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House flags of Canadian fishing companies (Canada)

Last modified: 2013-11-30 by rob raeside
Keywords: fishing companies | house flag: fishing company |
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BC Packers

A Canadian website is dedicated to BC Packers, a cannery, and British Columbia fishing industry in general.

Between 1902 and 1997, BC Packers and its predecessor companies operated Imperial Cannery in Steveston. In 1946, Imperial Cannery was proclaimed to be the largest fish processing facility in the British Commonwealth. For nearly 100 years, men and women of diverse origin – First Nations, Chinese, Japanese, Indo-Canadian and European - worked side by side to harvest and process the produce of the sea.

The site explores how this industry evolved, and what the social aspects were, how to can fish, how this canned fish was brought to market and promoted, etc. Especially gratifying is a page dedicated to BC Packers’ house flags.

The first flag flown for BC Packers. This version of the BCP flag was small and used to identify BC Packer fishing boats. Contributor's note: Divided per ascending diagonal, white over green.

A variation of the first flag, this flag was much larger in size and was used to identify the packer boats belonging to BC Packers. Packer boats were ice-filled and picked up salmon from the fishing fleets and brought them to the cannery docks. Contributor's note: As above, a green cloverleaf (four petals, stem pointing to lower hoist) added in lower fly.

Introduced in c. 1968 when BC Packers bought out Nelson Bros., a successful independent cannery. To honour Nelson Bros., the orange and white company flag was combined with the BC Packers’ green and white flag to produce the green, white and orange flag, shown here. This version of the flag was small and used to identify BC Packer fishing boats. Contributor's note: Divided per ascending diagonal, green over orange, a narrow white stripe between them.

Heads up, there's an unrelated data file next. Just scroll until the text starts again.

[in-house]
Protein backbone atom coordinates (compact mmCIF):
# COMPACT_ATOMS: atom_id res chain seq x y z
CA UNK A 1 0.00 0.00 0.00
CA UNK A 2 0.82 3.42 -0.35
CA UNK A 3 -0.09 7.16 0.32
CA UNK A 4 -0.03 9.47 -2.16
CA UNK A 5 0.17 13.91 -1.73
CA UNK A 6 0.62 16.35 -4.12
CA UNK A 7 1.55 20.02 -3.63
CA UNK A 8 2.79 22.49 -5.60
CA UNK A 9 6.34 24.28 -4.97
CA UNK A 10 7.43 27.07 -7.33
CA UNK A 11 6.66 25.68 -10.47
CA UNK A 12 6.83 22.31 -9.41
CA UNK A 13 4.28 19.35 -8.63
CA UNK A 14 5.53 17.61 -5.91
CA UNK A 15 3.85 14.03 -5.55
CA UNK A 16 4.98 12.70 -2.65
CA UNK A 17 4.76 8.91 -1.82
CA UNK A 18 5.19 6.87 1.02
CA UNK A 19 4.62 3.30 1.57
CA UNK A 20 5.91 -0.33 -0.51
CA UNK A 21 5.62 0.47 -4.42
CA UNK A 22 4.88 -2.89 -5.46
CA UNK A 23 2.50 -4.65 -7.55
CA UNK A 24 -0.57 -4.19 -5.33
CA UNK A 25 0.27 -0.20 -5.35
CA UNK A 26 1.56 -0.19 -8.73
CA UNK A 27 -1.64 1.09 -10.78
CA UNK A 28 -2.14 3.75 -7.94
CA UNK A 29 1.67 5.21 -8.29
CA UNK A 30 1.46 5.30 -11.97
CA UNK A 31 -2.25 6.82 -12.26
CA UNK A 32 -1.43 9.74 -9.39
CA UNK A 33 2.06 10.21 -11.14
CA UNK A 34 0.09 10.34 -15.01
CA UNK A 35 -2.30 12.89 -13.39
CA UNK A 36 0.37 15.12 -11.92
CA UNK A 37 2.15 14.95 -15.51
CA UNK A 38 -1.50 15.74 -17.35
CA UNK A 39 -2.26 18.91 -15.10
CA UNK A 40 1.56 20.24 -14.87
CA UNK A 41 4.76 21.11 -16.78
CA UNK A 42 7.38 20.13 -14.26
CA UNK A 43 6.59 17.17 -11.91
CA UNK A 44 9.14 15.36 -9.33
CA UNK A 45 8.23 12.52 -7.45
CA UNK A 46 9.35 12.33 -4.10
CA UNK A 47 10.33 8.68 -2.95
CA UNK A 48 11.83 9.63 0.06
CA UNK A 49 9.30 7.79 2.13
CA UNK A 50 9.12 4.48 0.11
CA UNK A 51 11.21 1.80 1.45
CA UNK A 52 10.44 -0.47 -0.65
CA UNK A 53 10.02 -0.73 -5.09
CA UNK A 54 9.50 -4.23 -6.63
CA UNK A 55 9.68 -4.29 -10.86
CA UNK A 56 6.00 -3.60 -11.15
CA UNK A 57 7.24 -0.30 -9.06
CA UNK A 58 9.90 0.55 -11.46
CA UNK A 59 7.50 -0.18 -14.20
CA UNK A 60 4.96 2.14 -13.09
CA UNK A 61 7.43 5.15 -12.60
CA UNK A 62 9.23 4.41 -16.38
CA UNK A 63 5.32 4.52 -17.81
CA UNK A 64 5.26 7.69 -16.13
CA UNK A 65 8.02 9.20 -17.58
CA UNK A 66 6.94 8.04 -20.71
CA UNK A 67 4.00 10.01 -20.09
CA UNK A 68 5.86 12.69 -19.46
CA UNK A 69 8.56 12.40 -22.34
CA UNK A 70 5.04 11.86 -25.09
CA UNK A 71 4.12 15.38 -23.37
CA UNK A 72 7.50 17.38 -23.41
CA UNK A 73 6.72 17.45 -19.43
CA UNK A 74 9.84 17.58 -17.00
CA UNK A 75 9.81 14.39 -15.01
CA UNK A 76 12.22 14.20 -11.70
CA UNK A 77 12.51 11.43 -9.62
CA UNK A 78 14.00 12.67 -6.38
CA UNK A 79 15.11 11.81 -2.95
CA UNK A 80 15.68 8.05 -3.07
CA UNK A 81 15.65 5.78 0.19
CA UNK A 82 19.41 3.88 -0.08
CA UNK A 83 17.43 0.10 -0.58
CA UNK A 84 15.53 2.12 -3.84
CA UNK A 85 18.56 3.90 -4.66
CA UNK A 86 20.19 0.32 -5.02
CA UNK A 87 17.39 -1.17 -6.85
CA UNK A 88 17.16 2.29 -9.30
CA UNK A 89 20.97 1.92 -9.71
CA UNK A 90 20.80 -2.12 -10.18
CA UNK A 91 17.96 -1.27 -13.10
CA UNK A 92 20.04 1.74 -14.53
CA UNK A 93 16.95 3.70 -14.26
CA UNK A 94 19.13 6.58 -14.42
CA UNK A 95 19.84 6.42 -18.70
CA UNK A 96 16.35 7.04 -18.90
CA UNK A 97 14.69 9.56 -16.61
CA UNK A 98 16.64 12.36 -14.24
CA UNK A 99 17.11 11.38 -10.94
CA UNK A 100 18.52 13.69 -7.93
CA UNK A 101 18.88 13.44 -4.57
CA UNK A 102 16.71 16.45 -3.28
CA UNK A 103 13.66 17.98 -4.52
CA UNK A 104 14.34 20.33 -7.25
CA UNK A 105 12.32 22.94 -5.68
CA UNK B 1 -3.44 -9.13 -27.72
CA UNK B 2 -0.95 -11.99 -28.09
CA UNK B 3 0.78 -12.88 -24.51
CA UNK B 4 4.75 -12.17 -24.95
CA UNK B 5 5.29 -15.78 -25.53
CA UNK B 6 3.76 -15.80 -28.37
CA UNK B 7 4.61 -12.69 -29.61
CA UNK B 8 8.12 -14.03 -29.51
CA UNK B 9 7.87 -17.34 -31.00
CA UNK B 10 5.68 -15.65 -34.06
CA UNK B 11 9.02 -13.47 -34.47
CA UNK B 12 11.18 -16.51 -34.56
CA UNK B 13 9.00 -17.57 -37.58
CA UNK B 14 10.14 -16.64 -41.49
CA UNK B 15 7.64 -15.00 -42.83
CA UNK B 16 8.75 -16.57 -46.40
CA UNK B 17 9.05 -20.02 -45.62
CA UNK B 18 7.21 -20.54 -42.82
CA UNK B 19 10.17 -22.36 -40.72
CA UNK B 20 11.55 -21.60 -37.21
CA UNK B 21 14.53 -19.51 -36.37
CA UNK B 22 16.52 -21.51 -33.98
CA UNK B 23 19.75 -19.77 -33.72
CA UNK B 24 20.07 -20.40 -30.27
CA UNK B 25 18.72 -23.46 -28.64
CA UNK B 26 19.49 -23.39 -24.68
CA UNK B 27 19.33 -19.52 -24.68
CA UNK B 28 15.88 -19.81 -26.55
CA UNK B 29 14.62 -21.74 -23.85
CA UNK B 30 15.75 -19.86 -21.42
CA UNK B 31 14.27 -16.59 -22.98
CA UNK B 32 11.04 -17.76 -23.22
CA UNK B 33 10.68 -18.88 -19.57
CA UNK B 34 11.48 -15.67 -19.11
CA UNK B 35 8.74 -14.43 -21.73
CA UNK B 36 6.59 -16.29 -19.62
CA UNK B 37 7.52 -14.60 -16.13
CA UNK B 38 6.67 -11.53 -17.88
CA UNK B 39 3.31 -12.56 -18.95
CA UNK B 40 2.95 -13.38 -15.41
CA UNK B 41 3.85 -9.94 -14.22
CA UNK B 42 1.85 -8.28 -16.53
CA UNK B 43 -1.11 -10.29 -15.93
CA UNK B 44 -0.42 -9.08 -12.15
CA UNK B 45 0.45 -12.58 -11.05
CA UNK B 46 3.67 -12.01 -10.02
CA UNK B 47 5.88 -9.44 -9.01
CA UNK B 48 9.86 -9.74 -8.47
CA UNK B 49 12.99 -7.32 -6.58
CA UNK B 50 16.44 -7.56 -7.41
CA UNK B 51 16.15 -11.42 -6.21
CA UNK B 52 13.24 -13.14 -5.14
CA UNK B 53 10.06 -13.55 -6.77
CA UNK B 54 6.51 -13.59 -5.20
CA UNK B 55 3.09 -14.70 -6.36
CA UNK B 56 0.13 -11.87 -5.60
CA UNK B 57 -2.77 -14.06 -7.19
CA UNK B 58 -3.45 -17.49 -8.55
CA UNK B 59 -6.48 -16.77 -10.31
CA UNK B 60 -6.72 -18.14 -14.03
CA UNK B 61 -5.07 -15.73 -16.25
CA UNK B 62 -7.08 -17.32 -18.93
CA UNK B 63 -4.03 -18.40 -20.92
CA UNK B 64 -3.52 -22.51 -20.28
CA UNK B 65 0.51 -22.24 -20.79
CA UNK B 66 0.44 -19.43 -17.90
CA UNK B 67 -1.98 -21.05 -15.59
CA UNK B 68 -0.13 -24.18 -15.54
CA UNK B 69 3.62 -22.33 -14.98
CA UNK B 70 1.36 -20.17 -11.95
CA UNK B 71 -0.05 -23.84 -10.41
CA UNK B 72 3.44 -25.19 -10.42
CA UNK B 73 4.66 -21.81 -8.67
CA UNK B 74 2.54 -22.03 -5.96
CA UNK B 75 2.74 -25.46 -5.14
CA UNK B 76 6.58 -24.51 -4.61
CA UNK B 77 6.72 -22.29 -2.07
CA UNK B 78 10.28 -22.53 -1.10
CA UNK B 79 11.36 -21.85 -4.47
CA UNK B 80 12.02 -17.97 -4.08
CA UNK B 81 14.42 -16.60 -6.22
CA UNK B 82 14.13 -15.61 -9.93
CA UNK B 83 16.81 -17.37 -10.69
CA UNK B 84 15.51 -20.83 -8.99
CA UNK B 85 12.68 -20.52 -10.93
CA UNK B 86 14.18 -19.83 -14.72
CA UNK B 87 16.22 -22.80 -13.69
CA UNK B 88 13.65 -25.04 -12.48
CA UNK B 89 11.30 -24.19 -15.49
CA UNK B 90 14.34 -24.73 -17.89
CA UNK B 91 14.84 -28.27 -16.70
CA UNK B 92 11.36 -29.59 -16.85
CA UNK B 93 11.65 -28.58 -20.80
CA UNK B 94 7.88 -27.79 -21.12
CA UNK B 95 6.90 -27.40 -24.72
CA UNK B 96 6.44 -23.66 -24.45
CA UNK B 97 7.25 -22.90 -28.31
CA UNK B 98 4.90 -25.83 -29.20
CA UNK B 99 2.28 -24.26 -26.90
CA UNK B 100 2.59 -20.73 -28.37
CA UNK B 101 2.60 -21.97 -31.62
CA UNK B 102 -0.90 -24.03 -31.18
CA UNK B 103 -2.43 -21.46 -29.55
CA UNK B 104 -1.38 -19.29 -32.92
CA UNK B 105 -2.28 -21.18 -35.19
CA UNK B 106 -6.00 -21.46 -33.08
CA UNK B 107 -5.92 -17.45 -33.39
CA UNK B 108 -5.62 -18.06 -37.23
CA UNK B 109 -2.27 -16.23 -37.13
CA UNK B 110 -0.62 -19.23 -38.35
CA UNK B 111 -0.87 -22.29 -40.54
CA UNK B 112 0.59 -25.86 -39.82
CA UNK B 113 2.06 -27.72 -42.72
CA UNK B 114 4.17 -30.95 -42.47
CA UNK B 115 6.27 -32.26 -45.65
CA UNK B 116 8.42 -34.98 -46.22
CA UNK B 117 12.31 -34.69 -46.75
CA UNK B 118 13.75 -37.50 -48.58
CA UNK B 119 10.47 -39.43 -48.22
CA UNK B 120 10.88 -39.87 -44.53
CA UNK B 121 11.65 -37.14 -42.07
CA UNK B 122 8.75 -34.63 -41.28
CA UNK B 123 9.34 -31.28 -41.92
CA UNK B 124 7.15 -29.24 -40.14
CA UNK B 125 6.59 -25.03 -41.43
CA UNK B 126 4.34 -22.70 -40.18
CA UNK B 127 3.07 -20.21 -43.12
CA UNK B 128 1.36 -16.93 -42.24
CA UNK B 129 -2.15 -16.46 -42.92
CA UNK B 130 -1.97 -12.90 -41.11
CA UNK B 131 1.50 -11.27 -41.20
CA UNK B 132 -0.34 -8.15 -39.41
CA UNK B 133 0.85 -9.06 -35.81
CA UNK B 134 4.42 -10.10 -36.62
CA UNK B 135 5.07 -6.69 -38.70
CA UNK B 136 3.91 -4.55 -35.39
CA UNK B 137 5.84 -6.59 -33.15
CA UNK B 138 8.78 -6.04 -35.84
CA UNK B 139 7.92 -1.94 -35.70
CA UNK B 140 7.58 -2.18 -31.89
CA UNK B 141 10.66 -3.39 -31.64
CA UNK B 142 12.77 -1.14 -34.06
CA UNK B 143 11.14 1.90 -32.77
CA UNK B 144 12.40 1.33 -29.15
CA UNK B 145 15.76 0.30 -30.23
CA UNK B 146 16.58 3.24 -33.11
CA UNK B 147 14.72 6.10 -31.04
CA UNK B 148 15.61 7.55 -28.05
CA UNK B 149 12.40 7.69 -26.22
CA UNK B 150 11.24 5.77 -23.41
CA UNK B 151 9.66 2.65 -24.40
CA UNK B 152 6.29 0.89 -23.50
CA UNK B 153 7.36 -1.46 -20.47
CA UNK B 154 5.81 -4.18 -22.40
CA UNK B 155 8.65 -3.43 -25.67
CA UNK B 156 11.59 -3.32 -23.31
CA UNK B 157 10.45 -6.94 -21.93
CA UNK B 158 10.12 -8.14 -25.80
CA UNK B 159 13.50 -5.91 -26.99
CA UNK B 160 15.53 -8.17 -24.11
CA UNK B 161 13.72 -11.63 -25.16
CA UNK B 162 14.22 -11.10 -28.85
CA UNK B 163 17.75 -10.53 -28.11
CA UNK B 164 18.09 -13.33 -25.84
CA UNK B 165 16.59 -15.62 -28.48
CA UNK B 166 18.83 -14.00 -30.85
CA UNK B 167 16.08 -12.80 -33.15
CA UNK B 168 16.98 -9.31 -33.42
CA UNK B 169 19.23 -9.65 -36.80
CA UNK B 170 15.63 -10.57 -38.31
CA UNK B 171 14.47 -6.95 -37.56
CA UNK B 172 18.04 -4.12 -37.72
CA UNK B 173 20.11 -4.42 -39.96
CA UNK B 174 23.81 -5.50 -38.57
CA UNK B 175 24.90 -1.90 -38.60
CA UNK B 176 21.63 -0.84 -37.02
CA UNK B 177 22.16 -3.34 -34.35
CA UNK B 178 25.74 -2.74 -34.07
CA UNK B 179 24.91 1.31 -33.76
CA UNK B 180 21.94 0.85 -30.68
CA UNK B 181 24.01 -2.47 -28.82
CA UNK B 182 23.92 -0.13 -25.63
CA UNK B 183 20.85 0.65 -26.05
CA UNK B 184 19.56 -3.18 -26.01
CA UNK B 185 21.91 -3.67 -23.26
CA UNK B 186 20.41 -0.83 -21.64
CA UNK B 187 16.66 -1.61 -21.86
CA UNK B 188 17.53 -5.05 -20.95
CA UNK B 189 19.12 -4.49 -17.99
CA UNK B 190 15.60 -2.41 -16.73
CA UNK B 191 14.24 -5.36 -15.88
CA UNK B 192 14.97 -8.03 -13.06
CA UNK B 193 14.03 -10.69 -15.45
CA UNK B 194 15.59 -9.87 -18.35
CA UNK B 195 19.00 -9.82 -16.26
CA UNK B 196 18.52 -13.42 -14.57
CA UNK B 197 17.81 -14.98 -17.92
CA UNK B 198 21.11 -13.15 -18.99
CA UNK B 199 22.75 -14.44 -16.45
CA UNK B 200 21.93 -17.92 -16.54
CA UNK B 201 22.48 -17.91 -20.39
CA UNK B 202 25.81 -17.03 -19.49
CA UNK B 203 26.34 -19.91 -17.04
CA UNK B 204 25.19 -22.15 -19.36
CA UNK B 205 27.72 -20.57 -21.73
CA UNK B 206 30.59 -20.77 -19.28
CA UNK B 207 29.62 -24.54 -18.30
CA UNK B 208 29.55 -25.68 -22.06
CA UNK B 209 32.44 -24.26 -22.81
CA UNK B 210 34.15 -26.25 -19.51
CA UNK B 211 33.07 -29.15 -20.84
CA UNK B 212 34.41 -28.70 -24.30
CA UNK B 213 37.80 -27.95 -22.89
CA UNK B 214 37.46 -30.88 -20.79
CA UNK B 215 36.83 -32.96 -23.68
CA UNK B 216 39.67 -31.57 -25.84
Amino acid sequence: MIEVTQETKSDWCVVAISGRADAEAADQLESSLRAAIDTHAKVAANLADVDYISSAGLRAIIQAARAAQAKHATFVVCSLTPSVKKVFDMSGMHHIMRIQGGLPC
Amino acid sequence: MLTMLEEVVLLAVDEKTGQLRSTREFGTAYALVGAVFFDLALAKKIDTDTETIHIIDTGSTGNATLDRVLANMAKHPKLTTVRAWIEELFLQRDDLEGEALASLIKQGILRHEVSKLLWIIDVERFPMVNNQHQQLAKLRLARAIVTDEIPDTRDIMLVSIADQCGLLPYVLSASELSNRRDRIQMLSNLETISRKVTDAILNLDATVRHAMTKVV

A variation of the third flag, this flag was much larger in size and was used to identify the packer boats belonging to BC Packers. Packer boats were ice-filled and picked up salmon from the fishing fleets and brought them to the cannery docks. Contributor's note: As preceding, the cloverleaf – in white, this time – added in upper hoist.

The same page is also presented in French.

In quoting from a website dedicated to Porcher Island Cannery, about house flags (about ¼ down the page):

Then as now, the [vessels] that were owned by or fished for the coastal fishing companies flew the company’s house flag. Canfisco’s banner was red/white/red horizontal. The BC Packers’ flag was green/white diagonal. The Nelson Brothers’ ensign was green/orange diagonal, while the ABC packing company flew red/white diagonal colours.

The comment on the Nelson’s flag does not seem correct in view of the above.
Jan Mertens, 24 June 2008


Canadian Fish Company (Canfisco)

[Canadian Fish Company] image by Phil Nelson

This was once the largest fish producer in North America, starting up in 1890. By the 1940's, Canfisco had a large fleet of fishing boats which were leased to local fishermen.
Phil Nelson, 29 April 2000


Cassier Fish Packing Co.

[Cassier Fish Packing Co.] image by Phil Nelson

Started in 1890's. The company once had a large fleet, but appears to be out of business at this time or no longer maintains a fleet.
Phil Nelson, 29 April 2000